In Scotland, sheep are born with enough frequency...

In Scotland, sheep are born with enough frequency that the birth of another one doesn't usually cause international headlines. But when "Dolly" arrived on the scene, she was big news. The first clone of an adult sheep—or any other mammal—startled the world. Even before the scientific dust had settled, everyone from ministers to editorial writers to comedians was commenting on the implications for human reproduction. People are still puzzling over what her existence tells humanity about life and individuality.

This week, in "The origin of man: biological or spiritual?" ideas are presented that go beyond simply praising or condemning cloning. The author contends that confronting the questions that are raised by discoveries in cloning could help us break away from the traditional, matter-based view of creation. "Being just me," an article for children, carries forward the concept of individual uniqueness. "A higher sense of individuality" tells of the spiritual lessons that come when one moves to a new and different culture.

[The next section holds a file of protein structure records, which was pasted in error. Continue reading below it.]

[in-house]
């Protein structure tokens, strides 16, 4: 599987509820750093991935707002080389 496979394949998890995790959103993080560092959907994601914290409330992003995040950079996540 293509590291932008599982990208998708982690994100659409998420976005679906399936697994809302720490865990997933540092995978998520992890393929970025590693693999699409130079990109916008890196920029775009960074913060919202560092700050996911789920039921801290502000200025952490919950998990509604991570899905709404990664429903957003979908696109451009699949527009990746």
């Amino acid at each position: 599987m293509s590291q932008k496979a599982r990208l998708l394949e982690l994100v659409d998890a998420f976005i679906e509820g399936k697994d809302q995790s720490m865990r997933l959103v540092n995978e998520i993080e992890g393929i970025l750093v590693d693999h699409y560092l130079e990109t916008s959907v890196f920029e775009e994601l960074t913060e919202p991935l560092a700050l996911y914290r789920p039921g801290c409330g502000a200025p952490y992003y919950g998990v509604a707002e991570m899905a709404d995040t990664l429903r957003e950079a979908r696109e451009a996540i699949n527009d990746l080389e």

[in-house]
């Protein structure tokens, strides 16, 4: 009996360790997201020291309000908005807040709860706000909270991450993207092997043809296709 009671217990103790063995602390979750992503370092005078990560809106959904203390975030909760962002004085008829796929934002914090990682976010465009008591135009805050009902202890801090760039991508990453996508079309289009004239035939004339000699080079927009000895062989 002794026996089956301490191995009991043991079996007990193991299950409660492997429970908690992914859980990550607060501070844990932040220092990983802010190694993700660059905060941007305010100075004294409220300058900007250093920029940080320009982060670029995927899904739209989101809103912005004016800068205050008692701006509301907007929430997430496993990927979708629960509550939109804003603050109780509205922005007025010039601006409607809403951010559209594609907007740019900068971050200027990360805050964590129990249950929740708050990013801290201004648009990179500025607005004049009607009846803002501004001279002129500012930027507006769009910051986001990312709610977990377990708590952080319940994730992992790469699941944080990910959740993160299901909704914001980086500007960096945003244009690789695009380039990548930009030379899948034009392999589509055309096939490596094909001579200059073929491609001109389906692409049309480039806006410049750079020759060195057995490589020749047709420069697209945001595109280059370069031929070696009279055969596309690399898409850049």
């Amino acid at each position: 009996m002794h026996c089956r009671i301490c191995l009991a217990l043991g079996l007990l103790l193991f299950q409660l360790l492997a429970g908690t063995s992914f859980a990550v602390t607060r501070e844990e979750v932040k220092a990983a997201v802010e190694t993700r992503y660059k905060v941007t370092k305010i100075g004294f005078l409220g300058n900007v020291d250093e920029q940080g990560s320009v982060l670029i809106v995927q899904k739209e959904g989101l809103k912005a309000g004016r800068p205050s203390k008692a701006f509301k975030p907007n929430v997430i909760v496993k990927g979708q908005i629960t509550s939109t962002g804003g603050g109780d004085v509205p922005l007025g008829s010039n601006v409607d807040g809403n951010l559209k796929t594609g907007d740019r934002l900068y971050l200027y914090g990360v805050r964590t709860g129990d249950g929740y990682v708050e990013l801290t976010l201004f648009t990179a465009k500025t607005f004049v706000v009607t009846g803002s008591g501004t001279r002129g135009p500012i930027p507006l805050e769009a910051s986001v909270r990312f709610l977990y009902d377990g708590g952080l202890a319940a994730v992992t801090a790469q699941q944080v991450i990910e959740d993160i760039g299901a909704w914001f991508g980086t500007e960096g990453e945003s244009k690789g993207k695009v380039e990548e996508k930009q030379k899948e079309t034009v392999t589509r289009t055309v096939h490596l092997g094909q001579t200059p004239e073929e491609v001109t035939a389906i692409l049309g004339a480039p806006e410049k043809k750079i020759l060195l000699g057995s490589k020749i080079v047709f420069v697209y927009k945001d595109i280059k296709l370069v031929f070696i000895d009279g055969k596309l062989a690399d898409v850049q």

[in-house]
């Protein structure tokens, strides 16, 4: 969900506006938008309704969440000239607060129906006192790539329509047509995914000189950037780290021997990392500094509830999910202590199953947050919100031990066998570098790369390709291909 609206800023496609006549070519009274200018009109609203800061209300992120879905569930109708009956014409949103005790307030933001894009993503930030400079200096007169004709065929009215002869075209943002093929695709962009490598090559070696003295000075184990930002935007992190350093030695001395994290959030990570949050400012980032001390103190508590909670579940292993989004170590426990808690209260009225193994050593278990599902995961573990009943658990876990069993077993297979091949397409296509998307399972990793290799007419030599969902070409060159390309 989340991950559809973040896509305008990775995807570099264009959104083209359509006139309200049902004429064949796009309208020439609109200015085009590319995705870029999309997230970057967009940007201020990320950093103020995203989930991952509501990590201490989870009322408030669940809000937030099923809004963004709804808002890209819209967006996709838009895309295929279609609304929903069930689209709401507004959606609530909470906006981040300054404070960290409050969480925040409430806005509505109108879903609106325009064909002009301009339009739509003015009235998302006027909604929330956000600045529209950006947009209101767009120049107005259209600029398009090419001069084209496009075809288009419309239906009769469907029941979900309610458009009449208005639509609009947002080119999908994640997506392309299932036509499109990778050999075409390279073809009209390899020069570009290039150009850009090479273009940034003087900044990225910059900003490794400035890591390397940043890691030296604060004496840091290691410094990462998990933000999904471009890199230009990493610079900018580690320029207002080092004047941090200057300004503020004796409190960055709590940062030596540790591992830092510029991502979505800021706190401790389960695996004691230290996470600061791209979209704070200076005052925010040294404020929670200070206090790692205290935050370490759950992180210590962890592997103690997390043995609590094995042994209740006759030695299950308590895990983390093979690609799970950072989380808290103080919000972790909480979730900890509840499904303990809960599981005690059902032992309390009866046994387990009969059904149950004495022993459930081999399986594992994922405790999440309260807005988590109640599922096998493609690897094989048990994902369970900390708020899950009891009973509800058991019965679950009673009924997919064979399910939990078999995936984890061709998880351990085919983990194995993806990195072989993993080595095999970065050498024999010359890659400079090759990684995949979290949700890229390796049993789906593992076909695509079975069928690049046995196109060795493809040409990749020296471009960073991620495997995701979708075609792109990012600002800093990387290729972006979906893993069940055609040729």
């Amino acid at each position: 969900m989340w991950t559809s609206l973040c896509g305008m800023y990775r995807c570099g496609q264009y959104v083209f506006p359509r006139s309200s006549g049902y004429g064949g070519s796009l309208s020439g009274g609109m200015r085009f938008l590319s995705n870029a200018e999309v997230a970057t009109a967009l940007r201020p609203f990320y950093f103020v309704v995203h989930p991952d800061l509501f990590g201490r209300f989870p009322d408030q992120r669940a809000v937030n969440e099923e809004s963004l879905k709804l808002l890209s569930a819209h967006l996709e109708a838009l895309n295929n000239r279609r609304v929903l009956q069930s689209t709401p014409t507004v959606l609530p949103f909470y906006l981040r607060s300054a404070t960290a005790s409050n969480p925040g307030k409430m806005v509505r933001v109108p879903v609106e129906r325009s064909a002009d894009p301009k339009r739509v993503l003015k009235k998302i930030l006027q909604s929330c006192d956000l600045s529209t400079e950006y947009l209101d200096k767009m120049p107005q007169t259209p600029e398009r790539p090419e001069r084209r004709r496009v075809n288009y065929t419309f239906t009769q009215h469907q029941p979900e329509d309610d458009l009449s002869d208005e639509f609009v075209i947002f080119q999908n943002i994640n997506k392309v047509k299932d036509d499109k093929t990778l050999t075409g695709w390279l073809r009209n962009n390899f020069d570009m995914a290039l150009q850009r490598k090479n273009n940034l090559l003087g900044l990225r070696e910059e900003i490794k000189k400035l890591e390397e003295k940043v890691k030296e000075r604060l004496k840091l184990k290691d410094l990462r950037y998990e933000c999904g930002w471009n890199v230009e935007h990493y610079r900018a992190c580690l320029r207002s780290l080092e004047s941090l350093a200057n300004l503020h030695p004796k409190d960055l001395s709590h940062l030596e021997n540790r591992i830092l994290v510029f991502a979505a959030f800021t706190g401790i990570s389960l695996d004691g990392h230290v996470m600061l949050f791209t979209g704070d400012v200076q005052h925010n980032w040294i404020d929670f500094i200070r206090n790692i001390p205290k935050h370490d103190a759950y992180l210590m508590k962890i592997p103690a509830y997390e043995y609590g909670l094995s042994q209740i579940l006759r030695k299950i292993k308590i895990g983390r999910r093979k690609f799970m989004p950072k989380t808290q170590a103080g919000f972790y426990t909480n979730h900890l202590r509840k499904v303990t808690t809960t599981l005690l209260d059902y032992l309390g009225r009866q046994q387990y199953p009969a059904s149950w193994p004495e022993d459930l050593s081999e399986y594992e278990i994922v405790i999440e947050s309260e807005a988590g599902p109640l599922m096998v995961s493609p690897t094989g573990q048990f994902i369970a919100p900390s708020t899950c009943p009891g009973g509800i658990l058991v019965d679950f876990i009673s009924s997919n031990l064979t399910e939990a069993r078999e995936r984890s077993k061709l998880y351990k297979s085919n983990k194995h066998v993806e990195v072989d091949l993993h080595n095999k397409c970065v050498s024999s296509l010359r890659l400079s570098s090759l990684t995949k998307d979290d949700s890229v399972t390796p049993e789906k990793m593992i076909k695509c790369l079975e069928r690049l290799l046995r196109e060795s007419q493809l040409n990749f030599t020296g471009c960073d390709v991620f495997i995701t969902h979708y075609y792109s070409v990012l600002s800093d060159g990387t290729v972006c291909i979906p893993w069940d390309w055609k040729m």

Also in this week's issue, how to listen for and obey spiritual guidance is examined in various settings in "The inward voice that's always there," "Moral strength," and "Blessings times ten." "Church membership—and joy" speaks of the link between a commitment to spiritual healing and a satisfying relationship with Church. And the editorial, "At peace with our lives," draws on the extraordinary example of a woman in Mississippi who has proved what it means truly to have no enemies.

Enjoy 1 free Sentinel article or audio program each month, including content from 1898 to today.

The origin of man: biological or spiritual?
May 19, 1997

We'd love to hear from you!

Easily submit your testimonies, articles, and poems online.